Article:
Anfield Capital Management, LLC is a registered investment adviser with the SEC. This report is for informational purposes only and does not constitute advice, an offer to sell, or a solicitation of an offer to buy any securities and may not be relied upon in connection with any offer or sale of securities. The contents of this report should not be relied upon in making investment decisions. The information and statistical data contained herein have been obtained from sources that we believe to be reliable but in no way are warranted by us as to accuracy or completeness. The accompanying performance statistics are based upon historical performance and are not indicative of future performance. The types of investments discussed do not represent all the securities purchased, sold, or recommended for clients. You should not assume that investments in the securities or models identified and discussed were or will be profitable. Results of the models do not reflect the performance result of any one client. Not all clients have experienced this specific return level. Actual client returns may differ materially from the performance of the models due to actual fees incurred by clients, timing of cash flows, or client restrictions (e.g., restrictions on specific securities, industries, or types of securities). Clients who invested in the models after our initial trade date for any security may have experienced materially different performance and may have lost money.

While many of the thoughts expressed in this report are stated in a factual manner, the discussion reflects only Anfield Capital’s beliefs about the financial markets in which it invests portfolio assets following the models. The descriptions herein, are in summary form, are incomplete and do not include all the information necessary to evaluate an investment in any model. The models described represent current intentions. However, Anfield Capital may pursue any objectives, employ any techniques, or purchase any type of financial investment that it considers appropriate for the models and in the best interests of its clients.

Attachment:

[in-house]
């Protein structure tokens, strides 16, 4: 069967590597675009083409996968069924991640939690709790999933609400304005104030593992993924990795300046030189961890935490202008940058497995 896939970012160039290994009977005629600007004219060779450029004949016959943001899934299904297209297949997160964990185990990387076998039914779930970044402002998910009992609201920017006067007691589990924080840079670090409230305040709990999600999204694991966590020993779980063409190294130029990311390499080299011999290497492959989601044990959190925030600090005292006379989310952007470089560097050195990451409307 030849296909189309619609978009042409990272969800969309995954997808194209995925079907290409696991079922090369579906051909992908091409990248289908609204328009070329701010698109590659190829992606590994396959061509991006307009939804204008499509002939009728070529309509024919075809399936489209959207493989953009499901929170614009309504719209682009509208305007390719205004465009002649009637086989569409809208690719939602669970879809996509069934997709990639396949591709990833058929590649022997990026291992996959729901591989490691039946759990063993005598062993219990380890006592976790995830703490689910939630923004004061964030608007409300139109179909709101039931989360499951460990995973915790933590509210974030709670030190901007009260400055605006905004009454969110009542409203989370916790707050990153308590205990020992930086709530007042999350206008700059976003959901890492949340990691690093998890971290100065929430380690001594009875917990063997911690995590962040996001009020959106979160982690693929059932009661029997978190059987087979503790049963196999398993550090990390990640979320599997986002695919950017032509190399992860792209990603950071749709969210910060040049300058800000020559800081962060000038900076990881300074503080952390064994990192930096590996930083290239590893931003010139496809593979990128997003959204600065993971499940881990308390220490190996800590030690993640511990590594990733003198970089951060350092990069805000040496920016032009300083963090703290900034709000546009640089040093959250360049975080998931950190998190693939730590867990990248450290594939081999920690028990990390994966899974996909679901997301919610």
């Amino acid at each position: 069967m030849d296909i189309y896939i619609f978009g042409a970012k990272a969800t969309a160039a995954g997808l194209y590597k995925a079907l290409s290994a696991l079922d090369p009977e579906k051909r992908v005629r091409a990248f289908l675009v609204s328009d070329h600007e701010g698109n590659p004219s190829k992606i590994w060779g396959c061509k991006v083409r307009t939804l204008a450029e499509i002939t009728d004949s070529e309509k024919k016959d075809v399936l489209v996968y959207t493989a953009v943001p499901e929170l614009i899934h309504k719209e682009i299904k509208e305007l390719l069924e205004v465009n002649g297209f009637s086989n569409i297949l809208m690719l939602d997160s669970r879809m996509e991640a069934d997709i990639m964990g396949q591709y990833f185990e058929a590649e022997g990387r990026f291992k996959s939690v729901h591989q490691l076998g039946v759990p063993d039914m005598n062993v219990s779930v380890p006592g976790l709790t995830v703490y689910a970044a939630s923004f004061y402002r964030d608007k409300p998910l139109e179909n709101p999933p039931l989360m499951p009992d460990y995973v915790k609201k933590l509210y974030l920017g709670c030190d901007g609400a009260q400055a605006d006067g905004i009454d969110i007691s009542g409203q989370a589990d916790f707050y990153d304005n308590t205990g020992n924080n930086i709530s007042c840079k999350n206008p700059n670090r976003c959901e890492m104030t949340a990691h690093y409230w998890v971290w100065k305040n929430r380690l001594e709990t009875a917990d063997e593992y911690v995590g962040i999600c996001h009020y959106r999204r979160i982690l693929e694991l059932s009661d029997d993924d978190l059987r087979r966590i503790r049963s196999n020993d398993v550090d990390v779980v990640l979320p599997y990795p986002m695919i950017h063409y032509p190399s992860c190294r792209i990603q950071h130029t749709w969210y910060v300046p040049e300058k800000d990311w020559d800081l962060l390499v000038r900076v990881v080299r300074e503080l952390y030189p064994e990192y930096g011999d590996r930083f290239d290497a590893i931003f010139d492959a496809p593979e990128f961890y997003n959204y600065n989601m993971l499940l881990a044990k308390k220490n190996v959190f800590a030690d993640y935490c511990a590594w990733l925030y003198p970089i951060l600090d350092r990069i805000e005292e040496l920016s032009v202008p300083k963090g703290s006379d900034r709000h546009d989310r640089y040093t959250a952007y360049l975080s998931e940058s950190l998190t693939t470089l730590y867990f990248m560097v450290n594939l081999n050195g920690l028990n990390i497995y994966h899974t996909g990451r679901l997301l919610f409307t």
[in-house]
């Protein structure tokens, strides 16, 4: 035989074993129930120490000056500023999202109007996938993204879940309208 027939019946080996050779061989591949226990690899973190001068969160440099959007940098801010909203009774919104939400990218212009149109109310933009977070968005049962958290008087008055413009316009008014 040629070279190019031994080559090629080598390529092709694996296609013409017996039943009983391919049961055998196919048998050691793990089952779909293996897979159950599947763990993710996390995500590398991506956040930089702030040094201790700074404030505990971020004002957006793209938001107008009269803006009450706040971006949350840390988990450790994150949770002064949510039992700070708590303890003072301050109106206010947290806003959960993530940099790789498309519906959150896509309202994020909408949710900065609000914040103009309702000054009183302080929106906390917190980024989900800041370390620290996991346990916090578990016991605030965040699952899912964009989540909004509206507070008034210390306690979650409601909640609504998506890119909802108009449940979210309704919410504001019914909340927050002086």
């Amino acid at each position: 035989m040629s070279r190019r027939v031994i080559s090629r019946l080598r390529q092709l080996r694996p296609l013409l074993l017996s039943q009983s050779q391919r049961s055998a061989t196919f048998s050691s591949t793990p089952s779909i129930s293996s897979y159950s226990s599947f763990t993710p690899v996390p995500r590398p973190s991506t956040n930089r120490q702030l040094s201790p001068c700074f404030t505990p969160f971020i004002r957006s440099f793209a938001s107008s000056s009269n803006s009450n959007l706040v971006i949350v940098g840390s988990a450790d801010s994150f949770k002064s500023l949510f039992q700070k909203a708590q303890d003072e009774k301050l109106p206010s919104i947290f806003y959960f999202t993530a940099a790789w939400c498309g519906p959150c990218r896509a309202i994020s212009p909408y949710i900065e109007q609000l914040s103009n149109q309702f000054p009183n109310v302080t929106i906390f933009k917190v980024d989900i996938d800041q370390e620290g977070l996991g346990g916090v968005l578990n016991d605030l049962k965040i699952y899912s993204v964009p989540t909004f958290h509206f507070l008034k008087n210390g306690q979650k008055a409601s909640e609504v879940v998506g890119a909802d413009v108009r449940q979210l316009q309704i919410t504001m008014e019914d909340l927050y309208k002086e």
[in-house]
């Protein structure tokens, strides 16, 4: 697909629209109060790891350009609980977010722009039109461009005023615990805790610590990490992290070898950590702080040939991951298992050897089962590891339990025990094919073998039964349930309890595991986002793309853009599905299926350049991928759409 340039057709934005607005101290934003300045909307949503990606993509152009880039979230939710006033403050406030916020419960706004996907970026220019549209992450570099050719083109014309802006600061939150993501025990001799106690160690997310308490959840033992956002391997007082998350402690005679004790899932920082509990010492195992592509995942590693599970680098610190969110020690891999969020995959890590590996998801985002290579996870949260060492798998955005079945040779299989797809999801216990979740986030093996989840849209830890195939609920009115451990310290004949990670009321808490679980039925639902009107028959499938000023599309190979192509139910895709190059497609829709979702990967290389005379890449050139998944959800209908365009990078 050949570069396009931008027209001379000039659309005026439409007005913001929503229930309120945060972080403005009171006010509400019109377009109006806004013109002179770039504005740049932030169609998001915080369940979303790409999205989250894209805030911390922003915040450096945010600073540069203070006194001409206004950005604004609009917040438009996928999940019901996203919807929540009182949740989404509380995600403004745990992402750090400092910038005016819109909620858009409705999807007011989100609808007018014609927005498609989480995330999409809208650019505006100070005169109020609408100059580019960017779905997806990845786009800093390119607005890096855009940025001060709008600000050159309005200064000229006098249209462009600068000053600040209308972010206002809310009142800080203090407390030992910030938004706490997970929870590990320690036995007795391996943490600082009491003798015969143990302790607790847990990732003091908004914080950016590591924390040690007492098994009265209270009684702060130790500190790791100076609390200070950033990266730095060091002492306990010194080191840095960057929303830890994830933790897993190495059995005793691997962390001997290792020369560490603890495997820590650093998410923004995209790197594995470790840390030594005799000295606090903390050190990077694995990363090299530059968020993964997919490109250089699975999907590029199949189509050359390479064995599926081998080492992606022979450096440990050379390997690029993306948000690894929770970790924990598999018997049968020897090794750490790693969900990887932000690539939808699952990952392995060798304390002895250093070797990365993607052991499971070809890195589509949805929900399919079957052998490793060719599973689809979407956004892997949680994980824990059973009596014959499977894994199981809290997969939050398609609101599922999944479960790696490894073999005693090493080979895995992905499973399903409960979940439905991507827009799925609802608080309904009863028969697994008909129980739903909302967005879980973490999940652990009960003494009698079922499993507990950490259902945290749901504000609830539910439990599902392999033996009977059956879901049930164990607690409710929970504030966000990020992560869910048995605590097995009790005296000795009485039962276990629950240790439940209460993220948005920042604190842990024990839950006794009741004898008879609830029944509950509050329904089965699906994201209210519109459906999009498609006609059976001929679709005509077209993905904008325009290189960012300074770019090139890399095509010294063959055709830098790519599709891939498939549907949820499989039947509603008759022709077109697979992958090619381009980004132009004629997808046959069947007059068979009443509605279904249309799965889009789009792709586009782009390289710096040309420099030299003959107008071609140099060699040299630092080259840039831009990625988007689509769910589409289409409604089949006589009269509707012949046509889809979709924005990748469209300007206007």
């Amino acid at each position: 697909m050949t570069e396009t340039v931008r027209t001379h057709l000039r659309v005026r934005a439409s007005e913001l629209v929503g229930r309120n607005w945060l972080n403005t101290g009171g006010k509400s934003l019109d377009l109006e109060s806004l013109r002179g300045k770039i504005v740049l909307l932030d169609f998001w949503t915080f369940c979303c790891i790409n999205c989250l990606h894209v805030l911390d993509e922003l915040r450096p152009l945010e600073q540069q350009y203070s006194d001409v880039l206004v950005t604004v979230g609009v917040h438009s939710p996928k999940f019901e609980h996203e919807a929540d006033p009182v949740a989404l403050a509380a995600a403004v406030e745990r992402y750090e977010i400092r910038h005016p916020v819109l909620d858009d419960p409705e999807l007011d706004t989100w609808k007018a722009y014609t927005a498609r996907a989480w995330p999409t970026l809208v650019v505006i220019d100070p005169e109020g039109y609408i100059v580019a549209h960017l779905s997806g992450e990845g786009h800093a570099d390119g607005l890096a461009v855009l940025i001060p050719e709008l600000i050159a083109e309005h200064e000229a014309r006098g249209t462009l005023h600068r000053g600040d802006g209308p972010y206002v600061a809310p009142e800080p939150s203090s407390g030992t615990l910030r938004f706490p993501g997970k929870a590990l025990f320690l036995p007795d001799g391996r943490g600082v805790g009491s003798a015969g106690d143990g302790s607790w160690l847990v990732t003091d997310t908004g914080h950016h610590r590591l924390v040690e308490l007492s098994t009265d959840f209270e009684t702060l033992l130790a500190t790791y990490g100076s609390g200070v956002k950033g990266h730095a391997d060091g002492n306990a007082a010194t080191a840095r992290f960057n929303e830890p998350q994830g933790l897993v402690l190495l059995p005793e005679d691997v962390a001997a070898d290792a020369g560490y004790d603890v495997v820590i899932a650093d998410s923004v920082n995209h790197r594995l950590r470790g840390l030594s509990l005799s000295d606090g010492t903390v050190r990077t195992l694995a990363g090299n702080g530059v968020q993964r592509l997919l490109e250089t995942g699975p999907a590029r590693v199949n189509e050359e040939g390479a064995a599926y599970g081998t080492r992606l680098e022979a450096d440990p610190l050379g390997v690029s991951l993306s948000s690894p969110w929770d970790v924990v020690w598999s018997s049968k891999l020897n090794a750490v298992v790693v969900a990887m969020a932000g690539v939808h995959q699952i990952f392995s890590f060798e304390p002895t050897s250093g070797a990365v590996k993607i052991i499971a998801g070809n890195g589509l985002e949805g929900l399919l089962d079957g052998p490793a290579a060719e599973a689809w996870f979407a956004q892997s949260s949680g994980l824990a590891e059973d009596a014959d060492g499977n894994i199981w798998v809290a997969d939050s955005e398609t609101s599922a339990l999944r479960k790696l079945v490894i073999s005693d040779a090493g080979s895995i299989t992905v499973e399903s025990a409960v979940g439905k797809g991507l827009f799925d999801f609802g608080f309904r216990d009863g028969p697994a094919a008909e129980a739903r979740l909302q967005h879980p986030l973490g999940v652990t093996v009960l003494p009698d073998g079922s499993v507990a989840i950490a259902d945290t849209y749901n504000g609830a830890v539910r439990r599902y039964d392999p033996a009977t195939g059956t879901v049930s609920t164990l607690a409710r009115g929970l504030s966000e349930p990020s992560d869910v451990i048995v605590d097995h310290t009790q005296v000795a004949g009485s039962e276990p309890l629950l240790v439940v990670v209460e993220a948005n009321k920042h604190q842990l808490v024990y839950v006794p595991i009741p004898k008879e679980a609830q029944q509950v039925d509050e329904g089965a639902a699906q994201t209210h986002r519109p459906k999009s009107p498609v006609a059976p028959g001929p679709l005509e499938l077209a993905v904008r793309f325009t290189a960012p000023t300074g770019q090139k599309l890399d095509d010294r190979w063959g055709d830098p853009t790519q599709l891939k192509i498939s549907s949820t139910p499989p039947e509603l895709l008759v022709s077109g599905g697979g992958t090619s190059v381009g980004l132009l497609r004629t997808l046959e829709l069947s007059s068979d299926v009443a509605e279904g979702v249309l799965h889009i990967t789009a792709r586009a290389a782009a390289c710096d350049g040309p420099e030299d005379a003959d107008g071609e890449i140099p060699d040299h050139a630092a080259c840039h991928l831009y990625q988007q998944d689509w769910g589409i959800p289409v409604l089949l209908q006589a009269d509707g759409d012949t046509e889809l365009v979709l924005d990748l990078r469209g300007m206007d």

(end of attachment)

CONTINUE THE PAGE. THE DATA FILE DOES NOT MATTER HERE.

Any prior investment results or returns are presented for illustrative purposes only and are not indicative of future returns. An investment in the models presented herein involves a high degree of risk and could result in the loss of your entire investment. Investments with Anfield are subject to significant risks, which include, but are not limited to, the risk of loss of principal, lack of diversification, volatility, and market disruptions. Prospective investors are referred to our Form ADV 2A for a more detailed discussion of risk factors, which can be (a) found on the SEC's Investment Adviser Public Disclosure website at: http://adviserinfo.sec.gov, or (b) provided upon request. You should not construe the contents of this report as legal, tax, investment, or other advice. No representation, warranty or undertaking, express or implied, is given as to the accuracy or completeness of the information or opinions contained herein by Anfield Capital, its employees and no liability is accepted by such persons for the accuracy of completeness of any such information or opinions. Registration as an investment adviser does not imply a certain level of skill or training and no inference to the contrary should be made.